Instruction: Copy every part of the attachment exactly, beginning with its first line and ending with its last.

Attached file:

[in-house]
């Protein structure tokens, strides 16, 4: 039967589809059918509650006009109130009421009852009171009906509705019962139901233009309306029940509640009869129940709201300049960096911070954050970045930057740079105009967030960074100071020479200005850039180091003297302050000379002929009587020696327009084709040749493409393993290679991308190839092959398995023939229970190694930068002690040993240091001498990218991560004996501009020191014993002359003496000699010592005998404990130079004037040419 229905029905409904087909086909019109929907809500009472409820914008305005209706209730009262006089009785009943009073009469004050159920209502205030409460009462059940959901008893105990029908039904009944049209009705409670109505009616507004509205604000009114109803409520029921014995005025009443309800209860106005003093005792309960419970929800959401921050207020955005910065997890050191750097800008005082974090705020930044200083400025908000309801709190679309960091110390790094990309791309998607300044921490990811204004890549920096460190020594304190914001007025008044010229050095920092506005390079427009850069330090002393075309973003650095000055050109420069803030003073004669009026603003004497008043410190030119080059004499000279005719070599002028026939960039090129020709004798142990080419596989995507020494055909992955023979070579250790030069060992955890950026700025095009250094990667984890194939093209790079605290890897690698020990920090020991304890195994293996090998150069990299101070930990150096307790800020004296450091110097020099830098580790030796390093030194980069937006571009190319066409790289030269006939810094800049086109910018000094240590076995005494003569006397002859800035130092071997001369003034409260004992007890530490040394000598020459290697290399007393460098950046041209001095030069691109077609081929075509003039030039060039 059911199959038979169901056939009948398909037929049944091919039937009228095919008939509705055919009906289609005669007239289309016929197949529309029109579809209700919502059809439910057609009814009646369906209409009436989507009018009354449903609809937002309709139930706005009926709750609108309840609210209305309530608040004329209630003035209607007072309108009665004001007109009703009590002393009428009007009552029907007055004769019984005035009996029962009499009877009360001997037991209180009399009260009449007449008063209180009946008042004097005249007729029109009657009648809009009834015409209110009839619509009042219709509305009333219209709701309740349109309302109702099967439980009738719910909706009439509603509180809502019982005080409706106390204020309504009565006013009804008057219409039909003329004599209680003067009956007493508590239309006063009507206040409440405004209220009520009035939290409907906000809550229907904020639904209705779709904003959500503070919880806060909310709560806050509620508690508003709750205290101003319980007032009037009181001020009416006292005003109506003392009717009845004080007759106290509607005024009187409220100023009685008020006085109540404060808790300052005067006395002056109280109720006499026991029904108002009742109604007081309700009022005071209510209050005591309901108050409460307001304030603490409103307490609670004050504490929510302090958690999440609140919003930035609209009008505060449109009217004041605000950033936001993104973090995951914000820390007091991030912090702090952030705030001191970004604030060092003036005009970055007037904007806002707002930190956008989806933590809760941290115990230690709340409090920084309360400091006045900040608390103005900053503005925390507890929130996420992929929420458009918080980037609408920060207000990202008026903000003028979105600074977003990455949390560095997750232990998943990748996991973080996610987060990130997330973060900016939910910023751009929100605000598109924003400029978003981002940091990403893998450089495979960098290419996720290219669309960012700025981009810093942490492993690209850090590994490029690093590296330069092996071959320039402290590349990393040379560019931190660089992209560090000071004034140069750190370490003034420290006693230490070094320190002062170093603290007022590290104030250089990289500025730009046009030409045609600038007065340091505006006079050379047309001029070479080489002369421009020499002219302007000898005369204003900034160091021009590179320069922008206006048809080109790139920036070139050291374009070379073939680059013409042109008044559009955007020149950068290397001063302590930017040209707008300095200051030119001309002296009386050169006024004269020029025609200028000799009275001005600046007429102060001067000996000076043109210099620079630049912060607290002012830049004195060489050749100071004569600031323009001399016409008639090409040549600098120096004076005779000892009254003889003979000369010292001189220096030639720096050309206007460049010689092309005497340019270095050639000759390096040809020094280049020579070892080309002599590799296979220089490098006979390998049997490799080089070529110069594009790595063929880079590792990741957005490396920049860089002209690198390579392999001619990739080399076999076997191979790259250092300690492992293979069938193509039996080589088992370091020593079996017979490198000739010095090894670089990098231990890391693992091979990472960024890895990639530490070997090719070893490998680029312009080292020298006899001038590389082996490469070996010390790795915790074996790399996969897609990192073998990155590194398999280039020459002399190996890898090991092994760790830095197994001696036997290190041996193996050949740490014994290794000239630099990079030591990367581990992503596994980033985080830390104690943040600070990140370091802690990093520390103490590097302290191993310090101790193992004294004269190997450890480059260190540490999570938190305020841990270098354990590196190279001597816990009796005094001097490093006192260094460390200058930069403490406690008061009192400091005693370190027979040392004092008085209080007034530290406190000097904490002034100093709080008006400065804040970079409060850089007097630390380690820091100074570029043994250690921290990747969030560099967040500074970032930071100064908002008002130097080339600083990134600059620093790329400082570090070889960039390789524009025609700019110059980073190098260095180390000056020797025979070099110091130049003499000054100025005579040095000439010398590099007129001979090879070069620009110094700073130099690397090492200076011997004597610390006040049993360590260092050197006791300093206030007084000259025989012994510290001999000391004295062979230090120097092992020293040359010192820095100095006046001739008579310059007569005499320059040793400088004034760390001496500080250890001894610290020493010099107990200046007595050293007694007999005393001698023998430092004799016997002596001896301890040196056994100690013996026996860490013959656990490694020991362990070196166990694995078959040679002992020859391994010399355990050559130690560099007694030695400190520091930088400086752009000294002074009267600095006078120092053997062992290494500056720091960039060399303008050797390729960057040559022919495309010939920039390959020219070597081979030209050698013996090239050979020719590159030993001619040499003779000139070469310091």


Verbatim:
[in-house]
């Protein structure tokens, strides 16, 4: 039967589809059918509650006009109130009421009852009171009906509705019962139901233009309306029940509640009869129940709201300049960096911070954050970045930057740079105009967030960074100071020479200005850039180091003297302050000379002929009587020696327009084709040749493409393993290679991308190839092959398995023939229970190694930068002690040993240091001498990218991560004996501009020191014993002359003496000699010592005998404990130079004037040419 229905029905409904087909086909019109929907809500009472409820914008305005209706209730009262006089009785009943009073009469004050159920209502205030409460009462059940959901008893105990029908039904009944049209009705409670109505009616507004509205604000009114109803409520029921014995005025009443309800209860106005003093005792309960419970929800959401921050207020955005910065997890050191750097800008005082974090705020930044200083400025908000309801709190679309960091110390790094990309791309998607300044921490990811204004890549920096460190020594304190914001007025008044010229050095920092506005390079427009850069330090002393075309973003650095000055050109420069803030003073004669009026603003004497008043410190030119080059004499000279005719070599002028026939960039090129020709004798142990080419596989995507020494055909992955023979070579250790030069060992955890950026700025095009250094990667984890194939093209790079605290890897690698020990920090020991304890195994293996090998150069990299101070930990150096307790800020004296450091110097020099830098580790030796390093030194980069937006571009190319066409790289030269006939810094800049086109910018000094240590076995005494003569006397002859800035130092071997001369003034409260004992007890530490040394000598020459290697290399007393460098950046041209001095030069691109077609081929075509003039030039060039 059911199959038979169901056939009948398909037929049944091919039937009228095919008939509705055919009906289609005669007239289309016929197949529309029109579809209700919502059809439910057609009814009646369906209409009436989507009018009354449903609809937002309709139930706005009926709750609108309840609210209305309530608040004329209630003035209607007072309108009665004001007109009703009590002393009428009007009552029907007055004769019984005035009996029962009499009877009360001997037991209180009399009260009449007449008063209180009946008042004097005249007729029109009657009648809009009834015409209110009839619509009042219709509305009333219209709701309740349109309302109702099967439980009738719910909706009439509603509180809502019982005080409706106390204020309504009565006013009804008057219409039909003329004599209680003067009956007493508590239309006063009507206040409440405004209220009520009035939290409907906000809550229907904020639904209705779709904003959500503070919880806060909310709560806050509620508690508003709750205290101003319980007032009037009181001020009416006292005003109506003392009717009845004080007759106290509607005024009187409220100023009685008020006085109540404060808790300052005067006395002056109280109720006499026991029904108002009742109604007081309700009022005071209510209050005591309901108050409460307001304030603490409103307490609670004050504490929510302090958690999440609140919003930035609209009008505060449109009217004041605000950033936001993104973090995951914000820390007091991030912090702090952030705030001191970004604030060092003036005009970055007037904007806002707002930190956008989806933590809760941290115990230690709340409090920084309360400091006045900040608390103005900053503005925390507890929130996420992929929420458009918080980037609408920060207000990202008026903000003028979105600074977003990455949390560095997750232990998943990748996991973080996610987060990130997330973060900016939910910023751009929100605000598109924003400029978003981002940091990403893998450089495979960098290419996720290219669309960012700025981009810093942490492993690209850090590994490029690093590296330069092996071959320039402290590349990393040379560019931190660089992209560090000071004034140069750190370490003034420290006693230490070094320190002062170093603290007022590290104030250089990289500025730009046009030409045609600038007065340091505006006079050379047309001029070479080489002369421009020499002219302007000898005369204003900034160091021009590179320069922008206006048809080109790139920036070139050291374009070379073939680059013409042109008044559009955007020149950068290397001063302590930017040209707008300095200051030119001309002296009386050169006024004269020029025609200028000799009275001005600046007429102060001067000996000076043109210099620079630049912060607290002012830049004195060489050749100071004569600031323009001399016409008639090409040549600098120096004076005779000892009254003889003979000369010292001189220096030639720096050309206007460049010689092309005497340019270095050639000759390096040809020094280049020579070892080309002599590799296979220089490098006979390998049997490799080089070529110069594009790595063929880079590792990741957005490396920049860089002209690198390579392999001619990739080399076999076997191979790259250092300690492992293979069938193509039996080589088992370091020593079996017979490198000739010095090894670089990098231990890391693992091979990472960024890895990639530490070997090719070893490998680029312009080292020298006899001038590389082996490469070996010390790795915790074996790399996969897609990192073998990155590194398999280039020459002399190996890898090991092994760790830095197994001696036997290190041996193996050949740490014994290794000239630099990079030591990367581990992503596994980033985080830390104690943040600070990140370091802690990093520390103490590097302290191993310090101790193992004294004269190997450890480059260190540490999570938190305020841990270098354990590196190279001597816990009796005094001097490093006192260094460390200058930069403490406690008061009192400091005693370190027979040392004092008085209080007034530290406190000097904490002034100093709080008006400065804040970079409060850089007097630390380690820091100074570029043994250690921290990747969030560099967040500074970032930071100064908002008002130097080339600083990134600059620093790329400082570090070889960039390789524009025609700019110059980073190098260095180390000056020797025979070099110091130049003499000054100025005579040095000439010398590099007129001979090879070069620009110094700073130099690397090492200076011997004597610390006040049993360590260092050197006791300093206030007084000259025989012994510290001999000391004295062979230090120097092992020293040359010192820095100095006046001739008579310059007569005499320059040793400088004034760390001496500080250890001894610290020493010099107990200046007595050293007694007999005393001698023998430092004799016997002596001896301890040196056994100690013996026996860490013959656990490694020991362990070196166990694995078959040679002992020859391994010399355990050559130690560099007694030695400190520091930088400086752009000294002074009267600095006078120092053997062992290494500056720091960039060399303008050797390729960057040559022919495309010939920039390959020219070597081979030209050698013996090239050979020719590159030993001619040499003779000139070469310091």